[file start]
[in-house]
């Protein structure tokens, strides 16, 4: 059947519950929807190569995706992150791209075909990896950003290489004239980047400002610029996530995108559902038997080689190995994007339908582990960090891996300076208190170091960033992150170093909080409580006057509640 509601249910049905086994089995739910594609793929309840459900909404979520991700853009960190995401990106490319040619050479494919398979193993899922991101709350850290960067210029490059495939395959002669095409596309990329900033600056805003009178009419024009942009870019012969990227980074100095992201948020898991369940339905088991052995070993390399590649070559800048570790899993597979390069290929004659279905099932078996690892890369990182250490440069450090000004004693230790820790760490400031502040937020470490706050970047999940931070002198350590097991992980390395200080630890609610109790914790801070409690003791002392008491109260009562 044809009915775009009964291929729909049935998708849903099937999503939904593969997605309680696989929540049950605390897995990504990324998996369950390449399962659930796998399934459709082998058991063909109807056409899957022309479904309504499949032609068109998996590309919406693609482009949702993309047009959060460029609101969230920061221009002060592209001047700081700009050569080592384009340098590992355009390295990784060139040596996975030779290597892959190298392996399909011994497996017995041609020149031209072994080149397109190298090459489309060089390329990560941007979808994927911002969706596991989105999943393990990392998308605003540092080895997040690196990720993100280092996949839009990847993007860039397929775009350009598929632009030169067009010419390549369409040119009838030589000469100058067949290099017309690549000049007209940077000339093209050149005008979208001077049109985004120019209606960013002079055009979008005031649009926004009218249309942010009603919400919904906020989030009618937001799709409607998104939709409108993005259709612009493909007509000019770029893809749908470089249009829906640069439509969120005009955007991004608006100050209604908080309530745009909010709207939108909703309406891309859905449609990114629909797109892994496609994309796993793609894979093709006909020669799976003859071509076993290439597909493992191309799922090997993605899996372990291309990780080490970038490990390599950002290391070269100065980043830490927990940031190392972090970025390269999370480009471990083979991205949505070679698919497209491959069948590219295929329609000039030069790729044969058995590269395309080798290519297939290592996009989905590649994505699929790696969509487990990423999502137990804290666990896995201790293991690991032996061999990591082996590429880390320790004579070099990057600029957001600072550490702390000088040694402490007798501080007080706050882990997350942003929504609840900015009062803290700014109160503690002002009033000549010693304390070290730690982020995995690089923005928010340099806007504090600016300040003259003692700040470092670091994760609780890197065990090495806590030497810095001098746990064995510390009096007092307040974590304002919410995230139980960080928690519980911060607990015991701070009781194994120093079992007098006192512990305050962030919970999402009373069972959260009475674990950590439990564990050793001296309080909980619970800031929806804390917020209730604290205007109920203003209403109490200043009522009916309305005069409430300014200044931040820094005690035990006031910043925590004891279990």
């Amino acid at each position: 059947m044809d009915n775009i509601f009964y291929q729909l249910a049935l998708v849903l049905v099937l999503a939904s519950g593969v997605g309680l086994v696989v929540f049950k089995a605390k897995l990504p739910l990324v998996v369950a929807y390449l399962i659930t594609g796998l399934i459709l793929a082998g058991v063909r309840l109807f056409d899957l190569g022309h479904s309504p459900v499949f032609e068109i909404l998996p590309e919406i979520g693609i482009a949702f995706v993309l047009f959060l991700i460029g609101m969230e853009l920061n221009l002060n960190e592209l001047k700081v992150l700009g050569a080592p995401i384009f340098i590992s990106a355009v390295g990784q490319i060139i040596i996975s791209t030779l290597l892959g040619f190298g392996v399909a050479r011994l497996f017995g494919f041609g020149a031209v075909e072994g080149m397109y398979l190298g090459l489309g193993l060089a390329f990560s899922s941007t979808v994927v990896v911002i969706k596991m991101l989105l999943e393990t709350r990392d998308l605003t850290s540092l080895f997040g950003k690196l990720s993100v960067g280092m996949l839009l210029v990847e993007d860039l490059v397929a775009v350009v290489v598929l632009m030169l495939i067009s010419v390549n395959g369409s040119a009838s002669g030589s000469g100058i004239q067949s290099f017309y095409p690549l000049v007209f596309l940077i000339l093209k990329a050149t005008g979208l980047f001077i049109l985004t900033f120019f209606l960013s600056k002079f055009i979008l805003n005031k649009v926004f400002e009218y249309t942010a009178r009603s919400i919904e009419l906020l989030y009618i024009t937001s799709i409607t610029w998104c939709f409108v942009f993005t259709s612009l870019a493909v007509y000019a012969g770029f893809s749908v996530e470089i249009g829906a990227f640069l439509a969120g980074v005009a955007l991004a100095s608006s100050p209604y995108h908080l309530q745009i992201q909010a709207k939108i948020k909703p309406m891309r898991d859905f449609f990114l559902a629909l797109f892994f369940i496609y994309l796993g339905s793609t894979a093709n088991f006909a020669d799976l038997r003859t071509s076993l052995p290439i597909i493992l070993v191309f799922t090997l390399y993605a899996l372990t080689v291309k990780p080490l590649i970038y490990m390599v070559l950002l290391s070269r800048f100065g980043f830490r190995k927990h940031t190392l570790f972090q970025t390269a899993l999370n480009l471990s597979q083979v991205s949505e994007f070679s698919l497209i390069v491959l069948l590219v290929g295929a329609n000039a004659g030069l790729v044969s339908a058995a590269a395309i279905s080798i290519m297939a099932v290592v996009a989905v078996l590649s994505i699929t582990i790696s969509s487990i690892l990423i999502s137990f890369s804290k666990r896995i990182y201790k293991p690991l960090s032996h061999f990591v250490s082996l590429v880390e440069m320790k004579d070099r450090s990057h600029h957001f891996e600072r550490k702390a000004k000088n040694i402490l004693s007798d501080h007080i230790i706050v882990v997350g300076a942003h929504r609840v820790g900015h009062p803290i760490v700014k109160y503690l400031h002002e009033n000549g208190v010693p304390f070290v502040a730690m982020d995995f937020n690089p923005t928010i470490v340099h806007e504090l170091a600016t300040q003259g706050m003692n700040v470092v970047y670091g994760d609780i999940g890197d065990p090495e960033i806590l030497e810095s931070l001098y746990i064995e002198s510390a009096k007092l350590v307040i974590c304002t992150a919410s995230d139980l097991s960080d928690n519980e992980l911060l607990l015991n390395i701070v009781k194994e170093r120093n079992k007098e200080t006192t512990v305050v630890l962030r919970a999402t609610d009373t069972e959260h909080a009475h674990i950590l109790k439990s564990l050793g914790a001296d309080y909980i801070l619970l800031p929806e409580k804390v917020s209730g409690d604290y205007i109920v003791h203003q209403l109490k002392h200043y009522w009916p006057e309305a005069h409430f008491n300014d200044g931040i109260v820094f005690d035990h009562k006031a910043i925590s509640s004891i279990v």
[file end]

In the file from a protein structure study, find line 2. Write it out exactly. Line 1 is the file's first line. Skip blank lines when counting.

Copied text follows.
């Protein structure tokens, strides 16, 4: 059947519950929807190569995706992150791209075909990896950003290489004239980047400002610029996530995108559902038997080689190995994007339908582990960090891996300076208190170091960033992150170093909080409580006057509640 509601249910049905086994089995739910594609793929309840459900909404979520991700853009960190995401990106490319040619050479494919398979193993899922991101709350850290960067210029490059495939395959002669095409596309990329900033600056805003009178009419024009942009870019012969990227980074100095992201948020898991369940339905088991052995070993390399590649070559800048570790899993597979390069290929004659279905099932078996690892890369990182250490440069450090000004004693230790820790760490400031502040937020470490706050970047999940931070002198350590097991992980390395200080630890609610109790914790801070409690003791002392008491109260009562 044809009915775009009964291929729909049935998708849903099937999503939904593969997605309680696989929540049950605390897995990504990324998996369950390449399962659930796998399934459709082998058991063909109807056409899957022309479904309504499949032609068109998996590309919406693609482009949702993309047009959060460029609101969230920061221009002060592209001047700081700009050569080592384009340098590992355009390295990784060139040596996975030779290597892959190298392996399909011994497996017995041609020149031209072994080149397109190298090459489309060089390329990560941007979808994927911002969706596991989105999943393990990392998308605003540092080895997040690196990720993100280092996949839009990847993007860039397929775009350009598929632009030169067009010419390549369409040119009838030589000469100058067949290099017309690549000049007209940077000339093209050149005008979208001077049109985004120019209606960013002079055009979008005031649009926004009218249309942010009603919400919904906020989030009618937001799709409607998104939709409108993005259709612009493909007509000019770029893809749908470089249009829906640069439509969120005009955007991004608006100050209604908080309530745009909010709207939108909703309406891309859905449609990114629909797109892994496609994309796993793609894979093709006909020669799976003859071509076993290439597909493992191309799922090997993605899996372990291309990780080490970038490990390599950002290391070269100065980043830490927990940031190392972090970025390269999370480009471990083979991205949505070679698919497209491959069948590219295929329609000039030069790729044969058995590269395309080798290519297939290592996009989905590649994505699929790696969509487990990423999502137990804290666990896995201790293991690991032996061999990591082996590429880390320790004579070099990057600029957001600072550490702390000088040694402490007798501080007080706050882990997350942003929504609840900015009062803290700014109160503690002002009033000549010693304390070290730690982020995995690089923005928010340099806007504090600016300040003259003692700040470092670091994760609780890197065990090495806590030497810095001098746990064995510390009096007092307040974590304002919410995230139980960080928690519980911060607990015991701070009781194994120093079992007098006192512990305050962030919970999402009373069972959260009475674990950590439990564990050793001296309080909980619970800031929806804390917020209730604290205007109920203003209403109490200043009522009916309305005069409430300014200044931040820094005690035990006031910043925590004891279990």